Act Like A Success · Resilience of Toddlers

Three Success Reminders from Kids Soccer

Happy Saturday!!

I am a soccer mom.

Both of my boys (age 4 & 8) play for a sports league which allowed them to begin this journey at age 3.

You did see I typed age 3 right?

I ask that because some coaches and parents are brutal. They take this very seriously and I have to wonder when they are yelling at my Win’s team of 5 & 6 year olds (he is the only 4 year old on the team – yeah Win) – why can’t we let kids be kids?

Is it wrong that I want children to be allowed to be children? I cringe when I hear chants like “crush them.” I don’t want my baby to be crushing anyone yet BUT I do want them to win.

Win’s coach teaches them various plays and positions he wants them to take on the field and at times it seems like we have as much to remember with soccer as with school. I understand the viewpoint of his coach and I see the improvement each week.

While there are things I am still getting accustomed to as a soccer mom of 2, the sport is changing my perspective on competition and winning. Its also reminded me of three things:

1. Practice = Improvement

I’m thankful for the competitive environment which teaches him that when he practices consistently, he improves. When he improves, his team improves.

2. Teamwork

It feels me with pride when he counts the number of assists he has in addition to the number of goals, this shows me he is learning the value of teamwork.

3. Don’t dwell on defeat

The excitement he shows when they win is nothing compared to the joy I felt when he realized they lost a game and then responded, “Oh well mom next week will win.” He’s four and he reminded me to not let one defeat get me down.

While I still am uncomfortable with the taunts from the adults in the crowd, I am pleased that Win remains excited to practice and to play. Who knows I may even learn what the dead ball means the next time I hear it.

Til next time,

“The more difficult the victory, the greater the happiness in winning.” – Pele’

Resilience of Toddlers

3 Life Lessons from Toddlers

Happy Monday!

Life is never boring or monotonous when you are the parents of toddlers.  Each day you have little reminders of resilience in action.  No matter what knocks them down they jump back up.  Along the way you may have to shield your ears as they succumb to screaming fits of frustration.  You may even have to watch a temper tantrum or two when they don’t get their way.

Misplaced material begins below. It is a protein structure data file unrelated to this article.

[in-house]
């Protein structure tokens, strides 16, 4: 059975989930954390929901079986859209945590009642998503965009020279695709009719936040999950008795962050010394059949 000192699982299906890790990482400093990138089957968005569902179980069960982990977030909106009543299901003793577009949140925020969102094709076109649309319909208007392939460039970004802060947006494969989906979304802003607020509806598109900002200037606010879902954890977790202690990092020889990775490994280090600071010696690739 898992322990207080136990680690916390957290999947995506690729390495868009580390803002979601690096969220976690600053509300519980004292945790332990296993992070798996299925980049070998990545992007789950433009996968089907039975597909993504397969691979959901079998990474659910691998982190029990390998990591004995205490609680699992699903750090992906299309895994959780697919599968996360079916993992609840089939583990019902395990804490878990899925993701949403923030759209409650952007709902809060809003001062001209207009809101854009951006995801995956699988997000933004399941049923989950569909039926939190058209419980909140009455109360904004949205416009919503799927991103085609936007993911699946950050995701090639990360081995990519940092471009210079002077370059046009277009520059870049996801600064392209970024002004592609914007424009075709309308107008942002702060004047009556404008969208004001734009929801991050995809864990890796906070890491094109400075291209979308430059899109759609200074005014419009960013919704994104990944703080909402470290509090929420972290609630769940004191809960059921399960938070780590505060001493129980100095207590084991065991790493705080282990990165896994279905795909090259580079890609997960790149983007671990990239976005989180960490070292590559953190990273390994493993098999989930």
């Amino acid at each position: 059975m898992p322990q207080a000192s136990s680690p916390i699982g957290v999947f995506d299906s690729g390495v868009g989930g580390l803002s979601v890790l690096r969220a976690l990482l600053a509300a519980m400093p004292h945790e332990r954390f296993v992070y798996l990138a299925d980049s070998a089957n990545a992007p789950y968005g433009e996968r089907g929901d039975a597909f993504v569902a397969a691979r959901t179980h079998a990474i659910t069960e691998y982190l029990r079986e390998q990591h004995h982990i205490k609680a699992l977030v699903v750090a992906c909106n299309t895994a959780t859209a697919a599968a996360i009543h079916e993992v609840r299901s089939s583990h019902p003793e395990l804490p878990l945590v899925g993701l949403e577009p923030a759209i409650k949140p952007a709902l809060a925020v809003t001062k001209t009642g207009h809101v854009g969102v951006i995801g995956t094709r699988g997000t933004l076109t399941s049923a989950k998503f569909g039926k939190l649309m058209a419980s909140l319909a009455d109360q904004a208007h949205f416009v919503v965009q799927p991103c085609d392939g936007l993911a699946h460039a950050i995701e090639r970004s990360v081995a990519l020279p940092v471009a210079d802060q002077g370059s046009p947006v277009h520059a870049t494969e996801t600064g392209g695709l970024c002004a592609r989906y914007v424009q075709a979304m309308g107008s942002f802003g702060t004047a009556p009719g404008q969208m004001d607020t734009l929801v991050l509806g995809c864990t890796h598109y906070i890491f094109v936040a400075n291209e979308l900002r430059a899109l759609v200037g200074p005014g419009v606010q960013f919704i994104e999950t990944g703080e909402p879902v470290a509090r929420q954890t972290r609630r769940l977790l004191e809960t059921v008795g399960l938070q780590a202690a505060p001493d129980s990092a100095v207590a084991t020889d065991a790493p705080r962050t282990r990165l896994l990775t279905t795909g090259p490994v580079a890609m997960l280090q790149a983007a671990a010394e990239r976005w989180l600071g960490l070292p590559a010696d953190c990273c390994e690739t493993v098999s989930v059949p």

But they always run to their trusted adult a few minutes later and ask for hugs, kisses and reassurance.  Oh to be a toddler again when resilience wasn’t a conscious thought but a natural reaction.

Toddlers teach us lessons by their acts of wisdom.  Yes I said acts of wisdom. Spend an hour with them and you will see them live out skills we wish some adults could understand.  Here are a few examples of their infinite wisdom:

1.  Knowledge of their client base/salesman:

Ok we know toddlers don’t have clients but bear with me. Children learn what each parent or caregiver will allow them to do and what they won’t be able to get away with.  They adapt their behaviors to meet the needs and expectations of the caregivers in their life. 

Teachers, parents, siblings, grandparents don’t often see the manipulation in action with them but it is easy to recognize when used on others.  “They don’t do that with me,” is often overhead when discussions are held about the child’s behavior and later after comparing notes, the adults learn then have been manipulated by a master salesman who may not as yet conquered potty training.

2.  Adaptable to new demands/change:

Either weekly, monthly or yearly children hit milestone which may require change to their environment.  They conquer solid foods and move away from breast milk/formula.  They conquer rolling over and then it is time to crawl and then before you realize it they have grown up and walking.  The behavioral expectations increase along with the child’s development.  While they may not like the new rules, they adapt and keep going.  They don’t let the change stop their momentum.